Guess the Rule
Reviewed By: Aaron Spelker
Guess the Rule took me back to both my high school geometry class and a college philosophy course that I took at university. The game structure is simple in design, but difficult to master. The game starts with four rows that have a variety of shapes and colors (three on each row)
Next to the row is either a red X or a green check. This indicates whether that row meets the rule. The fifth row shows a new mixture of shapes and colors and you are to determine if it meets the rule.
Here is an example:
Row 1: Green Square; Blue Triangle: Red Circle (Green Check)
Row 2:Yellow Square; Red Circle; Blue Triangle(Green Check)
Row 3: Blue Square; Blue Circle; Yellow Circle (Red X)
Row 4:Yellow Triangle; Yellow Circle; Yellow Circle (Red X)
Row 5: Blue Triangle; Red Triangle; Red Triangle
The player must determine if the fifth row fits the rule or not. If you guess correctly points are added to your score; guess wrong and points are deducted. After your guess on row five, a new row with new shapes and colors is added to the list for you to analyze. A typical round is twenty guesses with each new guess worth an additional point. So your first guess is worth 1 point, while your final guess is worth 20 points. Each answer provides you more information in order to deduce the rule that is being applied. Ultimately, you need to end the round with positive points to move on to the next challenge.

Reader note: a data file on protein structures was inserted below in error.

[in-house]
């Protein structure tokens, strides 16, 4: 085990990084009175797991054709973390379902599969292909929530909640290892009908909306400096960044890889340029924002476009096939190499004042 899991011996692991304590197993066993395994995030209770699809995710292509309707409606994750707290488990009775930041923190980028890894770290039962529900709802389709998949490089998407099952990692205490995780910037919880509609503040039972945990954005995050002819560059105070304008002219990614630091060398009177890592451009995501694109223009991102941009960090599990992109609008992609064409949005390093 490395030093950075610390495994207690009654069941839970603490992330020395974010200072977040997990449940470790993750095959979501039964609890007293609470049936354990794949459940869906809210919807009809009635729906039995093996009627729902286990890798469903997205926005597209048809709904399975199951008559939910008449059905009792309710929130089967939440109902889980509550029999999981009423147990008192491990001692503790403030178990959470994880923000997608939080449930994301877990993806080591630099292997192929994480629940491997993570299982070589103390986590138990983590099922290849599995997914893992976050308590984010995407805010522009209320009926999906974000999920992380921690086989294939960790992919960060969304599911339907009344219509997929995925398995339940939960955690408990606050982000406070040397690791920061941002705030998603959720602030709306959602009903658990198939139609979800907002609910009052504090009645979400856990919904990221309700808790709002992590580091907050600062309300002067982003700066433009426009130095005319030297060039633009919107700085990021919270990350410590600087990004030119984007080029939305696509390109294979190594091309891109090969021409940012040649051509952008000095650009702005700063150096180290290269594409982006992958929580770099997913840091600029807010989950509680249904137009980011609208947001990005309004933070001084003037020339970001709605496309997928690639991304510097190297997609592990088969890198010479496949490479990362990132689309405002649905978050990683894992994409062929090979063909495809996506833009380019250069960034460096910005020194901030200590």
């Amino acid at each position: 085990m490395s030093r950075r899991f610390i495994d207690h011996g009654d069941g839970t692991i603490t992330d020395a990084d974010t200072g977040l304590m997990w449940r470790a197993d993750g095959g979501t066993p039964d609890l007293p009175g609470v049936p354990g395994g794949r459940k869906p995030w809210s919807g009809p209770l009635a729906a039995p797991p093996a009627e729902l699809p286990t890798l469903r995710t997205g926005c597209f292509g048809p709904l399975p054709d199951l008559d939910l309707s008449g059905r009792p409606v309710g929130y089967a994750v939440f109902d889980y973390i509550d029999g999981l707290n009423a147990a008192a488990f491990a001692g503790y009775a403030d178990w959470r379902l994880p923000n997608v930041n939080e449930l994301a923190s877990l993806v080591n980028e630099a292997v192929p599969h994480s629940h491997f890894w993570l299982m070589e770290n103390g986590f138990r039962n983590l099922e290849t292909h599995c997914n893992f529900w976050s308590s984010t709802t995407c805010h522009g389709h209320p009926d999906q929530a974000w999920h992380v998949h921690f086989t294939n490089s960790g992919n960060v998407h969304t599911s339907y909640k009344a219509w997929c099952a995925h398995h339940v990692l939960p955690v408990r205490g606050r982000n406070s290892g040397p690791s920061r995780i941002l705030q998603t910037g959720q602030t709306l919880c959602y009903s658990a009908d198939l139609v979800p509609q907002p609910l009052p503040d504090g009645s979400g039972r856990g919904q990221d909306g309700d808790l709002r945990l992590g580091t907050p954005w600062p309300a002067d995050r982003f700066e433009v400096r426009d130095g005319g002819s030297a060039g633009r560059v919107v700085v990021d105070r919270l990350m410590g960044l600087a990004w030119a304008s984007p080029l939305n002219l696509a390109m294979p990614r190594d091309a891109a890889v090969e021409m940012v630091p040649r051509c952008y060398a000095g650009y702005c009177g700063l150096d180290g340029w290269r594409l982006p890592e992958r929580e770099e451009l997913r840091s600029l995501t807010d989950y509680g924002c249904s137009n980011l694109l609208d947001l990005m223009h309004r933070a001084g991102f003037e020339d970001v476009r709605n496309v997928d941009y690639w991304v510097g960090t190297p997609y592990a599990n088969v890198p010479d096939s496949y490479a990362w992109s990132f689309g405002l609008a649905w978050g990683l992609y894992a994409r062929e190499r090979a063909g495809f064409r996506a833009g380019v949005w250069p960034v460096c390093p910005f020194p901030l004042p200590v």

The game is simple in its design presentation and thus working with Voiceover is easy . Past elections and the corresponding results are straight forward. This makes it possible to step away from the game in the middle of the round and be able to return and pick up where you left off.
If you were wondering, the rule in the example above was the row had to have 1 blue triangle. Therefore, row 5 would meet the rule and be marked with a green check.
It is important to take the rows in small chunks. First, attempt to see what the first two rows have in common. Then test that against rows 3 and 4 to be sure those rows do not have that feature. Finally, test the hypothesis of the applicable rule to row 5. If you are correct, check row 6 against the proposed rule. If you are wrong, reassess the first 5 rows to determine an alternative rule to check against row 6. Evaluating these small chunks will keep you from getting overwhelmed with all the different colors and shapes.
Grade B plus
US / UK Price. £2.49
United States Link:
For more information and to chat to other iOS gamers you can join the Apple iPhone iOS Voiceover Compatible Games Facebook Group. Link here.
If you need any further advice on Sight Loss and Tech you can contact one of our tech experts below.
Triple Tap Tech
The Renfield Centre, 260 Bath Street, Glasgow, G2 4JP
0141 353 1567
0780 5353 149
We are a small charity that rely solely on donations to continue to run our services. If you are able please make a donation.